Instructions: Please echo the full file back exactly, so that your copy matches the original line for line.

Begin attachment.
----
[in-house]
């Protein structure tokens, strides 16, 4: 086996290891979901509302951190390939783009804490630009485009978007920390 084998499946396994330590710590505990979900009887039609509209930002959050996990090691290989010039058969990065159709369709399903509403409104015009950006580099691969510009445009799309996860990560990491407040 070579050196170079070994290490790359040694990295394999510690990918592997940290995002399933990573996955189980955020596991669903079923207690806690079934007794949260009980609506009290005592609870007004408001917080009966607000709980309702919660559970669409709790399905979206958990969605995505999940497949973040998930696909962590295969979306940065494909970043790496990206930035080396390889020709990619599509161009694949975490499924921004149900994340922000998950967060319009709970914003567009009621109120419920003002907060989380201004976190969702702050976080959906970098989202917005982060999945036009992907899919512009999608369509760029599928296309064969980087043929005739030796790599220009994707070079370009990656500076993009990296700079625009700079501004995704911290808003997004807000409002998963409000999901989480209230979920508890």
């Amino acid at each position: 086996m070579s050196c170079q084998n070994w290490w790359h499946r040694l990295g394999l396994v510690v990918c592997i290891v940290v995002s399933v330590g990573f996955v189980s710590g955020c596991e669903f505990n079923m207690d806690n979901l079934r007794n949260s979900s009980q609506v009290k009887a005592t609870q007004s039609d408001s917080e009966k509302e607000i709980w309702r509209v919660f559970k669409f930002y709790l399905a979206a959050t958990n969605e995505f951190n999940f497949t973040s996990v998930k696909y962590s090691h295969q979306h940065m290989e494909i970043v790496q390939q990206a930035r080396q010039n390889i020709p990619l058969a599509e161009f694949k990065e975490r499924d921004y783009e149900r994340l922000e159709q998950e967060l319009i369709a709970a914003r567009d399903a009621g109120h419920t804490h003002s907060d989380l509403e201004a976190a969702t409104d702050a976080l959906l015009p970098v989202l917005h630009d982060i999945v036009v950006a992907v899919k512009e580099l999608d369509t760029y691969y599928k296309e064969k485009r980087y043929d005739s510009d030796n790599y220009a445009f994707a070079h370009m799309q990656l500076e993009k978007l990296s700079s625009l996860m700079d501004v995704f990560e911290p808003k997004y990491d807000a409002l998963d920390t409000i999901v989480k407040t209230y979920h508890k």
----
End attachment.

[in-house]
């Protein structure tokens, strides 16, 4: 086996290891979901509302951190390939783009804490630009485009978007920390 084998499946396994330590710590505990979900009887039609509209930002959050996990090691290989010039058969990065159709369709399903509403409104015009950006580099691969510009445009799309996860990560990491407040 070579050196170079070994290490790359040694990295394999510690990918592997940290995002399933990573996955189980955020596991669903079923207690806690079934007794949260009980609506009290005592609870007004408001917080009966607000709980309702919660559970669409709790399905979206958990969605995505999940497949973040998930696909962590295969979306940065494909970043790496990206930035080396390889020709990619599509161009694949975490499924921004149900994340922000998950967060319009709970914003567009009621109120419920003002907060989380201004976190969702702050976080959906970098989202917005982060999945036009992907899919512009999608369509760029599928296309064969980087043929005739030796790599220009994707070079370009990656500076993009990296700079625009700079501004995704911290808003997004807000409002998963409000999901989480209230979920508890």
């Amino acid at each position: 086996m070579s050196c170079q084998n070994w290490w790359h499946r040694l990295g394999l396994v510690v990918c592997i290891v940290v995002s399933v330590g990573f996955v189980s710590g955020c596991e669903f505990n079923m207690d806690n979901l079934r007794n949260s979900s009980q609506v009290k009887a005592t609870q007004s039609d408001s917080e009966k509302e607000i709980w309702r509209v919660f559970k669409f930002y709790l399905a979206a959050t958990n969605e995505f951190n999940f497949t973040s996990v998930k696909y962590s090691h295969q979306h940065m290989e494909i970043v790496q390939q990206a930035r080396q010039n390889i020709p990619l058969a599509e161009f694949k990065e975490r499924d921004y783009e149900r994340l922000e159709q998950e967060l319009i369709a709970a914003r567009d399903a009621g109120h419920t804490h003002s907060d989380l509403e201004a976190a969702t409104d702050a976080l959906l015009p970098v989202l917005h630009d982060i999945v036009v950006a992907v899919k512009e580099l999608d369509t760029y691969y599928k296309e064969k485009r980087y043929d005739s510009d030796n790599y220009a445009f994707a070079h370009m799309q990656l500076e993009k978007l990296s700079s625009l996860m700079d501004v995704f990560e911290p808003k997004y990491d807000a409002l998963d920390t409000i999901v989480k407040t209230y979920h508890k």